Keywords: disability, cash transfer, welfare, pension, employment, affirmative action, reservation, India
    JEL: I1 I38 J0 J7 O17
    Date: 2022–01
  14. By: Martina Querejeta; Marisa Bucheli (Departamento de Economía, Facultad de Ciencias Sociales, Universidad de la República)
    Abstract: The economic literature has pointed to motherhood as an explanation for the persistence of labor gender gaps. The arrival of children intensifies the traditional gender roles that affect gaps in paid and unpaid work. However, the evidence is mostly for developed countries, and little is known about these dynamics in developing contexts. We estimated the impact of motherhood on women’s formal employment and wages for Uruguay, one of the Latin American countries with the highest female labor force participation rates. Through an event-study approach, we used administrative records on labor histories for the period 1996-2015 and found an important motherhood penalty: monthly wages reduce by 19% a year after childbirth, and this drop continues to increase, reaching 36% after 10 years. This is explained by a reduction in formal employment and, to a lesser extent, also a reduction in hourly wages. We also showed that low-wage women face unquestionable higher penalties.
    Keywords: gender inequality, motherhood, formal employment, event-study, Uruguay
    JEL: J13 J16 J22 J31
    Date: 2021–01
  15. By: Aryal, Jeetendra Prakash (Asian Development Bank Institute); Rahut, Dil Bahadur (Asian Development Bank Institute); Gartaula, Hom Nath (Asian Development Bank Institute)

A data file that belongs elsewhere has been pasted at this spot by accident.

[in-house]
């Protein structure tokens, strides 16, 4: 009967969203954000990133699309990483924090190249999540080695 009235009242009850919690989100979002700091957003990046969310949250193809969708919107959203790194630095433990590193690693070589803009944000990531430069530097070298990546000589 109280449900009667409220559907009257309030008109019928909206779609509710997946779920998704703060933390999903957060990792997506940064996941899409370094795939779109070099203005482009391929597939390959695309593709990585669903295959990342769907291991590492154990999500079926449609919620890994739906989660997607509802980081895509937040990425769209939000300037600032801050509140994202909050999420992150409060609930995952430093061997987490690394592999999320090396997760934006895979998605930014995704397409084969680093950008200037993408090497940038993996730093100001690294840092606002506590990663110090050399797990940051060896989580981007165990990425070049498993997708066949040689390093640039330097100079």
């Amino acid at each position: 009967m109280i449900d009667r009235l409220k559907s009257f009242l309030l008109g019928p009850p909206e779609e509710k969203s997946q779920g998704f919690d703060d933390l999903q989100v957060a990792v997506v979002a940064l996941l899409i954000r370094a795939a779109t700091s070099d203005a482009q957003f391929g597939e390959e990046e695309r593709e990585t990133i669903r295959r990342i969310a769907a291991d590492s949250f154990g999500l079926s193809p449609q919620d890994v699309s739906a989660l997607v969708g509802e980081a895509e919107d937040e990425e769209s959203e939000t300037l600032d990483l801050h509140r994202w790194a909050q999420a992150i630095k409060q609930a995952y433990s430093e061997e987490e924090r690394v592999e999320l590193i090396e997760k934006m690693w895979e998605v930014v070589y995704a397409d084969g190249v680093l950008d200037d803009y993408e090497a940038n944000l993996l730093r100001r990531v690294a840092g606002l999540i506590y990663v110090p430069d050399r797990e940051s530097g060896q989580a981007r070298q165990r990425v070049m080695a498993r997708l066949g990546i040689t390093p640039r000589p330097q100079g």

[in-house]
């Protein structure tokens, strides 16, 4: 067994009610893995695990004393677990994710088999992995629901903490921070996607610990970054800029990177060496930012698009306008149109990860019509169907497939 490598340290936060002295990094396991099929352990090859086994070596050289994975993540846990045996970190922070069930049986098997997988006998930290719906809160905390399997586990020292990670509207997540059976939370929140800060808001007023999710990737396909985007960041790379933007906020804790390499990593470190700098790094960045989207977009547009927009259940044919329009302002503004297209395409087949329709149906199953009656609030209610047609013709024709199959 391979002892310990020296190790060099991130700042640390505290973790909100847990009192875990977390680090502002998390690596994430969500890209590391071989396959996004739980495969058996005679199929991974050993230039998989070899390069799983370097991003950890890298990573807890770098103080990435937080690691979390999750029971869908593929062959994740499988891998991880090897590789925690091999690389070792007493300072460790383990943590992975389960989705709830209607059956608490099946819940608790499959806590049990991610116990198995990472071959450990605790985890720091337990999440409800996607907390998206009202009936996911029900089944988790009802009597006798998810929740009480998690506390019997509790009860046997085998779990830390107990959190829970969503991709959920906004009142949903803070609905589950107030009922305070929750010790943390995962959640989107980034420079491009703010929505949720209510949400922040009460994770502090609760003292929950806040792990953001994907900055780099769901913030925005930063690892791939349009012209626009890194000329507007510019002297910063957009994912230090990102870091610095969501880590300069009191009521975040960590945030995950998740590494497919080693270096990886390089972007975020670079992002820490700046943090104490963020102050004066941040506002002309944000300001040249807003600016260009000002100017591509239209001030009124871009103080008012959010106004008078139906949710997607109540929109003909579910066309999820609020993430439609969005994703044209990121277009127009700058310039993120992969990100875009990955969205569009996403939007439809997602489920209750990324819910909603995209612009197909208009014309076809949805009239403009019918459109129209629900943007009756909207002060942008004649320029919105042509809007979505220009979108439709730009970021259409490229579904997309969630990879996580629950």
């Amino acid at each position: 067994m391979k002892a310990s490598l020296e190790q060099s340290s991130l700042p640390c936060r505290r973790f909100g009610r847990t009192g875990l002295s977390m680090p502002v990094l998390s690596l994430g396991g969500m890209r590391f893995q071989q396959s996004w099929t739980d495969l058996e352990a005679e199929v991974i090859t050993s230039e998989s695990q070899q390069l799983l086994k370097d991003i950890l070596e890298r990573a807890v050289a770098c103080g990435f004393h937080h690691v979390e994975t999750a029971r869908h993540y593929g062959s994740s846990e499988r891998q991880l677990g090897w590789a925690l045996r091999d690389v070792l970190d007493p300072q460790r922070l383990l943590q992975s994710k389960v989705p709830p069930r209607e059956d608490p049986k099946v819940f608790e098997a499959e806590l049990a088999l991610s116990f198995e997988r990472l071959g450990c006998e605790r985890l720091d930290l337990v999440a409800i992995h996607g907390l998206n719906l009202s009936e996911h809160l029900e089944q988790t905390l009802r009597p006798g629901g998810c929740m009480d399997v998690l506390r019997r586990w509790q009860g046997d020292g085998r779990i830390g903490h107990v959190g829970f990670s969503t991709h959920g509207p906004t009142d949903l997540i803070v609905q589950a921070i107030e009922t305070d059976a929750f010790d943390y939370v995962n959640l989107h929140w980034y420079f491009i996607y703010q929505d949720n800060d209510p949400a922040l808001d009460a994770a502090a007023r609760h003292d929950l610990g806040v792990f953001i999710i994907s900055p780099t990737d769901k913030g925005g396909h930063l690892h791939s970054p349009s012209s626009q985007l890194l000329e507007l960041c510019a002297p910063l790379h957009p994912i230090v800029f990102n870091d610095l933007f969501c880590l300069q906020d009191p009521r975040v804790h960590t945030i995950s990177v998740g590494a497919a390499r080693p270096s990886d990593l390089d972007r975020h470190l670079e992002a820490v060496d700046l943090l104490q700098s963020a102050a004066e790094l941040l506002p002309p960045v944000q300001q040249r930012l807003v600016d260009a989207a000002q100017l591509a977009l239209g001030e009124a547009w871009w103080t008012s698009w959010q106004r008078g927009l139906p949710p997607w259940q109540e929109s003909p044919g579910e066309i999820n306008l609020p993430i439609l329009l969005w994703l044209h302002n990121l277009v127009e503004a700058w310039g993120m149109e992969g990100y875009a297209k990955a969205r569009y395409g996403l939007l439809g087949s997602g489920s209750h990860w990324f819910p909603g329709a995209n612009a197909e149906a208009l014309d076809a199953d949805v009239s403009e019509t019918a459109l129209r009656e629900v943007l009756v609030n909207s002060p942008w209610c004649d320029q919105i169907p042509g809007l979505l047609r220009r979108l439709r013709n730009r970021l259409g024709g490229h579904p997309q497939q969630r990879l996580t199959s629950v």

Abstract: Gender studies on food security have often focused on the differences between male-headed households (MHHs) and female-headed households (FHHs). Hence, they have mostly ignored the possibility of food security gaps between the different types of FHHs, treating them as homogeneous. Therefore, using nationally representative data from Nepal and applying exogenous switching treatment effect regression models, we investigated whether food security differences exist between de facto FHHs (i.e., households managed by a woman whose husband is physically not present at home owing to work outside) and de jure FHHs (i.e., households managed by a single, widowed, or divorced woman). Contrary to the general hypothesis, we did not find any significant difference in the food security status between MHHs and FHHs. Nevertheless, we found that food security is significantly lower among de jure FHHs than among MHHs. More surprising, considering the common belief, is that the food security difference between de facto FHHs and de jure FHHs is larger than the difference between de jure FHHs and MHHs. It is possible to explain these gaps between MHHs and de jure FHHs by unobserved heterogeneity effects but not by treatment effects, while both treatment effects (i.e., differences in returns to their assets, such as participation in off-farm income) and unobserved heterogeneity effects explain the differences between de facto and de jure FHHs. The results have important policy implications, primarily because they reject the general notion that FHHs are less food secure, and strongly recommend a deeper investigation into the heterogeneity among FHHs. This has a crucial implication for designing government policy related to two important Sustainable Development Goals—gender equality and food security.